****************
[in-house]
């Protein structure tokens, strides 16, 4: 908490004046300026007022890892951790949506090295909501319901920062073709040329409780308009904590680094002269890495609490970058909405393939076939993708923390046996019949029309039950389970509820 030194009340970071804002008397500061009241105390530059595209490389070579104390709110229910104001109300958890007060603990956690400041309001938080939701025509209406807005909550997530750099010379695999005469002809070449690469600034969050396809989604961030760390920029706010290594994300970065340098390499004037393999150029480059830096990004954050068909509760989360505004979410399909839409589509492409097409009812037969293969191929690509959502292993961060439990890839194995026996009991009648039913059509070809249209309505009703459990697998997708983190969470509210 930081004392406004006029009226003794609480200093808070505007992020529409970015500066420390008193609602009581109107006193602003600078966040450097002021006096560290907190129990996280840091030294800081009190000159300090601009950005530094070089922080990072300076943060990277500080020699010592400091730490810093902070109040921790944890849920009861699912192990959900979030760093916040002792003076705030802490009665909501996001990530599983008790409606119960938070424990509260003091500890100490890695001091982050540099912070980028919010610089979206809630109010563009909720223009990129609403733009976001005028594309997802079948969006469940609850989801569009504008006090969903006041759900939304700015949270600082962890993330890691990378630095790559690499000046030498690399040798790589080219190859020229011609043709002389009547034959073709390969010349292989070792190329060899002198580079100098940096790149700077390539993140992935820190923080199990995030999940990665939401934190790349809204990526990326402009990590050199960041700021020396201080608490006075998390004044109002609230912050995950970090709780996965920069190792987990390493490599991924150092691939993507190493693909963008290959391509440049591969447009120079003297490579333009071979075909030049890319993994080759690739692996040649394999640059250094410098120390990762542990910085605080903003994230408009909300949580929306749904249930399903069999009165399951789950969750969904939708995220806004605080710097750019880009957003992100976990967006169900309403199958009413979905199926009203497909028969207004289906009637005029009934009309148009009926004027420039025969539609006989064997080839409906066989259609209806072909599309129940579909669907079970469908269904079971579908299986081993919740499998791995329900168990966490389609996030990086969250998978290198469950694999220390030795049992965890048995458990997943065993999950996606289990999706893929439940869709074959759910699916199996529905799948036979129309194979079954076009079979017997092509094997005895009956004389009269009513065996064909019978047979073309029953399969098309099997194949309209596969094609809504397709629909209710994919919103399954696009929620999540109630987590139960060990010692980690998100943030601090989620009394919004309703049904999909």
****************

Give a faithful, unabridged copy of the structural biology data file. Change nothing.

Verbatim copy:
[in-house]
């Protein structure tokens, strides 16, 4: 908490004046300026007022890892951790949506090295909501319901920062073709040329409780308009904590680094002269890495609490970058909405393939076939993708923390046996019949029309039950389970509820 030194009340970071804002008397500061009241105390530059595209490389070579104390709110229910104001109300958890007060603990956690400041309001938080939701025509209406807005909550997530750099010379695999005469002809070449690469600034969050396809989604961030760390920029706010290594994300970065340098390499004037393999150029480059830096990004954050068909509760989360505004979410399909839409589509492409097409009812037969293969191929690509959502292993961060439990890839194995026996009991009648039913059509070809249209309505009703459990697998997708983190969470509210 930081004392406004006029009226003794609480200093808070505007992020529409970015500066420390008193609602009581109107006193602003600078966040450097002021006096560290907190129990996280840091030294800081009190000159300090601009950005530094070089922080990072300076943060990277500080020699010592400091730490810093902070109040921790944890849920009861699912192990959900979030760093916040002792003076705030802490009665909501996001990530599983008790409606119960938070424990509260003091500890100490890695001091982050540099912070980028919010610089979206809630109010563009909720223009990129609403733009976001005028594309997802079948969006469940609850989801569009504008006090969903006041759900939304700015949270600082962890993330890691990378630095790559690499000046030498690399040798790589080219190859020229011609043709002389009547034959073709390969010349292989070792190329060899002198580079100098940096790149700077390539993140992935820190923080199990995030999940990665939401934190790349809204990526990326402009990590050199960041700021020396201080608490006075998390004044109002609230912050995950970090709780996965920069190792987990390493490599991924150092691939993507190493693909963008290959391509440049591969447009120079003297490579333009071979075909030049890319993994080759690739692996040649394999640059250094410098120390990762542990910085605080903003994230408009909300949580929306749904249930399903069999009165399951789950969750969904939708995220806004605080710097750019880009957003992100976990967006169900309403199958009413979905199926009203497909028969207004289906009637005029009934009309148009009926004027420039025969539609006989064997080839409906066989259609209806072909599309129940579909669907079970469908269904079971579908299986081993919740499998791995329900168990966490389609996030990086969250998978290198469950694999220390030795049992965890048995458990997943065993999950996606289990999706893929439940869709074959759910699916199996529905799948036979129309194979079954076009079979017997092509094997005895009956004389009269009513065996064909019978047979073309029953399969098309099997194949309209596969094609809504397709629909209710994919919103399954696009929620999540109630987590139960060990010692980690998100943030601090989620009394919004309703049904999909």